be prosecuted for perjury, 137; Gibson
v. futon, 355.
The answer of one defendant cannot be
read in evidence for or against an-
other; except in some particular cases.
McKim v. Thompson, 160; Jones v.
Magill, 198; Lingan v. Henderson, 267;
Chase v. Manhardt, 336.
A wife cannot be a witness for or against
her husband, therefore her answer can
in no case affect him. Lingan v. Hen-
It is only under very special circumstances,
that a defendant can be allowed to make
any alteration in his answer. McKim
v. Thompson, 162.
An answer sworn to before a justice of the
peace, in another State, or in the Dis-
trict of Columbia, who is certified to be
a justice of the peace at the time, is re-
ceived as sufficient. Chapline v. Beatty,
197; Lingan v. Henderson, 240; Gibson
v. Milton, 352.
One defendant cannot directly compel his
co-defendant to answer, but he may, by
a rule further proceedings, urge forward
the plaintiff to extract an answer from
him. Jones v. Magill, 198.
If a defendant pleads and answers to the
same matter, iris answer overrules^ his
plea. Hannah K. Chase's case, 217.
If a defendant, in argument, relies upon
the answer of his co-defendant he there-
by makes it evidence against himself.
Chase v. Manhardt, 336.
When the case is set down for hearing on
the bill and answer alone, all the facts
set forth in the answer must be taken to
be true. Estep v. Watkins, 488.
The mode of taking the answer of an
adult, or an infant defendant in England
and in this State. Snowden v. Snow-
Exceptions to an answer being sustained,
the defendant was ordered to answer by
a certain day, or the bill to be taken
pro confesso. Mayer v. Tyson, 560,
An insufficient answer being as no an-
swer, the bill may be taken pro confesso
as against the defendant, and the plaintiff
be allowed to proceed with his case, 560.
The answer of a defendant may, by con-
sent, be received without oath. Bil-
lingslea v. Gilbert, 567.
A defendant, who, in his answer, insists
upon the statute of frauds, must never-
theless answer fully. Ogden v. Ogden,
If a defendant says nothing about the sta-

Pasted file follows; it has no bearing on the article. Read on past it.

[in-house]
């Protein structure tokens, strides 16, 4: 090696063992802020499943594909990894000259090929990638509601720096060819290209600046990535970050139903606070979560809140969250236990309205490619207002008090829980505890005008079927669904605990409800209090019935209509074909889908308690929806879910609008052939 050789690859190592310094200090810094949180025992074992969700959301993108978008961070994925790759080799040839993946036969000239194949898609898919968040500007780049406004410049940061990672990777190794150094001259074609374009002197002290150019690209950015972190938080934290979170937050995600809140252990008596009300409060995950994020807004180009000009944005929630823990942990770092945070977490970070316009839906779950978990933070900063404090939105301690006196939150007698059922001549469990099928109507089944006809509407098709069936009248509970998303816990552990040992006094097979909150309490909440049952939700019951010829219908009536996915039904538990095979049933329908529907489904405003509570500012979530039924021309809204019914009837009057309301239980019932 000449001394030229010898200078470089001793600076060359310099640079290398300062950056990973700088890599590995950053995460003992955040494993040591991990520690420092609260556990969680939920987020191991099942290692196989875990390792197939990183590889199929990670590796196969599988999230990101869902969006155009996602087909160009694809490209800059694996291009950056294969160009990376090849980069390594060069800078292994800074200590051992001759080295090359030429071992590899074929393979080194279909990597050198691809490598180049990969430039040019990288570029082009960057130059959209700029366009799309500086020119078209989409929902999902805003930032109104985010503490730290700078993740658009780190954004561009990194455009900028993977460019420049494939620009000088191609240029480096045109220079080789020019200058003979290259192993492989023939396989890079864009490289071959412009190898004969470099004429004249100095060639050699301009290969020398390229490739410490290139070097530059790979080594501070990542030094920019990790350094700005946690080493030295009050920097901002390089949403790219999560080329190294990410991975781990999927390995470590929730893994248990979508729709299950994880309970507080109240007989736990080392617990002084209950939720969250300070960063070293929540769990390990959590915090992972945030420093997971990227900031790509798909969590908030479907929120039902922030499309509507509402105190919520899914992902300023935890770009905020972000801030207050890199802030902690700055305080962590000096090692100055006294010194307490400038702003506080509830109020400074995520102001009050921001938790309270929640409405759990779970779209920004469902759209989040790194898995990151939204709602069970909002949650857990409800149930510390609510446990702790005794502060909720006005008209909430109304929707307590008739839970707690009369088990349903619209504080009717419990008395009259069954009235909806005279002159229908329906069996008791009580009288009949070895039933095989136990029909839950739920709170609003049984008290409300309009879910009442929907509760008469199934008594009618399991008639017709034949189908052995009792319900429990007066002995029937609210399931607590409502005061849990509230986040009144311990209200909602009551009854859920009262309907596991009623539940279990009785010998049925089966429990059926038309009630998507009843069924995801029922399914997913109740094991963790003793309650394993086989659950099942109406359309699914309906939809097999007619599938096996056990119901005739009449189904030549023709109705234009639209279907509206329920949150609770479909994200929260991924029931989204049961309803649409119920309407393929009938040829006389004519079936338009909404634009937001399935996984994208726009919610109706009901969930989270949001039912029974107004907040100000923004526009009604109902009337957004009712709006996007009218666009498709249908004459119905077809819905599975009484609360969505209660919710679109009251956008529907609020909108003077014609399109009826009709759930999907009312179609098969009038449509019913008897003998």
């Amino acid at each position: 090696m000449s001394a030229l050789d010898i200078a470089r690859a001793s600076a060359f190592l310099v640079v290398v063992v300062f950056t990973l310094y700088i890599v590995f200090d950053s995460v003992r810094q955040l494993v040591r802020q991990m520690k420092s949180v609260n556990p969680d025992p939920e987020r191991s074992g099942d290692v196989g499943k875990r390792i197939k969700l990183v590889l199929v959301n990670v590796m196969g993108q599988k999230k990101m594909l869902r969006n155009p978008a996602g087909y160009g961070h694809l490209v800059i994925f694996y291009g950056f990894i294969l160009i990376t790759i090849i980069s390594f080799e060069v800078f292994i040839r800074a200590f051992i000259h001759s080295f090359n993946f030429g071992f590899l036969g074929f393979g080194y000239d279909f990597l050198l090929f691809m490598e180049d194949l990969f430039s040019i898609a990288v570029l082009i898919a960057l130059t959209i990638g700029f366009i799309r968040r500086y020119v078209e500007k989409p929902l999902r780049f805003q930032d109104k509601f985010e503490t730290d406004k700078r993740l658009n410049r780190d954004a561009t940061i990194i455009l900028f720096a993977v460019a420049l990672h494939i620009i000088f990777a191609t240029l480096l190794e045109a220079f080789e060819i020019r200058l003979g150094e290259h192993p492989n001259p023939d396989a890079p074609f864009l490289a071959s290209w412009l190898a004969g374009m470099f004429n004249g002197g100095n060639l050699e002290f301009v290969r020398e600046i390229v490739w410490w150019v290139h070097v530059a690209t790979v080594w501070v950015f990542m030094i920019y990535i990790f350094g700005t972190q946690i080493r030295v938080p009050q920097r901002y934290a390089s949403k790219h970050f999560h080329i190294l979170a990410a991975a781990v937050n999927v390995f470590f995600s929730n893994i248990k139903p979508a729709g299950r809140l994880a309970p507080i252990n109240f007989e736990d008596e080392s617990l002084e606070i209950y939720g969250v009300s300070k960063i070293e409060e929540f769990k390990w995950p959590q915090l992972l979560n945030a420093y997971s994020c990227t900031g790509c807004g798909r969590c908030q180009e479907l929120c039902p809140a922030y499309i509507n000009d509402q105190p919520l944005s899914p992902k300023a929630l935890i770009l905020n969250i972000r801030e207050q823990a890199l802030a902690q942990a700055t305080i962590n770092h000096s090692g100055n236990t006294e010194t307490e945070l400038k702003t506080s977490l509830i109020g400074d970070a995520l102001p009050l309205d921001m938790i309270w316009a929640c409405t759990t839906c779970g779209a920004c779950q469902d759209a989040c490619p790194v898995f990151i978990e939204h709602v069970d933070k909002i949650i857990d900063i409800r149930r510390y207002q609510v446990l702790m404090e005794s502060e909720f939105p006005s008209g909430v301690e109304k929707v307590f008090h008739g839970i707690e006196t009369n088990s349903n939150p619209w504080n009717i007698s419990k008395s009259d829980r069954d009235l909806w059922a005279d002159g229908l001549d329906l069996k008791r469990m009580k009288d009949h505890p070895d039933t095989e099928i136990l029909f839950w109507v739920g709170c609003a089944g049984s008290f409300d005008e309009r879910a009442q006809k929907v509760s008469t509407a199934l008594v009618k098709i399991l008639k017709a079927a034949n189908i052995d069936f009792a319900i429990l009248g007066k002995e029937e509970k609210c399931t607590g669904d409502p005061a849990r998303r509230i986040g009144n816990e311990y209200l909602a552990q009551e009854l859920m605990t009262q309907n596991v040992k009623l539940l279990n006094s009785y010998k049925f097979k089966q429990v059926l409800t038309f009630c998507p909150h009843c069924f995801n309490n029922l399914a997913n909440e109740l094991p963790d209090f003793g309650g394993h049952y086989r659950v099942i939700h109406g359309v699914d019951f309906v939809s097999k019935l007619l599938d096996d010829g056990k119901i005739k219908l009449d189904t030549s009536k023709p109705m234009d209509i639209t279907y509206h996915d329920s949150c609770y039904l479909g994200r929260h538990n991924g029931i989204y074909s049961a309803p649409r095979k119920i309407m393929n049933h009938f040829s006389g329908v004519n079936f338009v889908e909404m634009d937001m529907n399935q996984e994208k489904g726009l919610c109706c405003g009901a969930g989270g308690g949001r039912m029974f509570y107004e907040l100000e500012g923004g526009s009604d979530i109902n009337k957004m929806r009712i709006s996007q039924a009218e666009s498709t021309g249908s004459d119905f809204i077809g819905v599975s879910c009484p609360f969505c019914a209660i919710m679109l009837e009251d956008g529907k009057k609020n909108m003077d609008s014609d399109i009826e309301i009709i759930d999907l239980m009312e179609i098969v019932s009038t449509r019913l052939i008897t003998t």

tute of frauds, he must be taken to have
renounced the benefit of it, 288.
It is a constitutional right of the citizen
to have his ease at Taw, or in equity
reviewed by a court of error. Ringgold's
case, 7 12.
A writ of error wag. at common law, de-
mandable of right in all civil cases;
and the proceedings in the court below
were stayed by a writ of supersedeas, 7.
The range of a writ of error limited to
certain errors in fact, or to errors in law
apparent upon the record: and could be
brought only upon a final judgment,
not rendered by default, or by consent,
or where the matter rested in the mere
discretion of the court, 8.
Regulations to prevent the abuse of the
right of appeal at common law, 9.
The right of appeal in equity is limited to
final decrees or to orders involving the
merits; it does not extend to such
orders as are merely interlocutory or to
decrees by consent 'or default, 12; Slye
v. Llewellen, 18; McKim v. Thomp-
On an appeal from chancery no new or
different point can be made in the court
of appeals. Ringgold's case, 14, 21.
The staying of proceedings in equity on
an appeal is a matter regulated in a
great degree by, and is very much
within the discretion of the court of
No appeal allowed in the inferior federal
courts but from a final decree, 16.
The right of appeal expressly given, and
confined to decretal orders, that is, to
such orders only from which an appeal
formerly lay, 17; McKim v. Thomp-
The penalty of the appeal bond to be in
double the sum decreed to be paid, or
the value of the perishable subject in con-
troversy. How adjusted when the value
is uncertain, 23; McKim v. Thomp-
The appeal bond approved by, not ac-
knowledged before the chancellor; but
if it does not cover the amount and con-
form to the decree or order, it is no su-
persedeas. Ringgold's case, 24.
An appeal bond may be approved either
on the chancellor's own knowledge of
the sufficiency of the obligors, or on the
certificate to that effect of a judge, a
justice of the peace, or a solicitor, 25.
A defendant against whom the bill had
been taken pro confesso not allowed to
come in for the purpose of taking an
appeal. Hoye v. Penn, 35.
Where no appeal would lie the legislature
refused to pass a special law authorizing
an appeal. McKim v. Thompson, 169.
It was said by the Senate to have been
admitted on all hands, that there could
be no appeal from an interlocutory order
directing a defendant to bring money
into court, 169.
Held by the chancellor, that an appeal
would not lie from an interlocutory order
to bring money into court, 172.
The execution of a decree will not be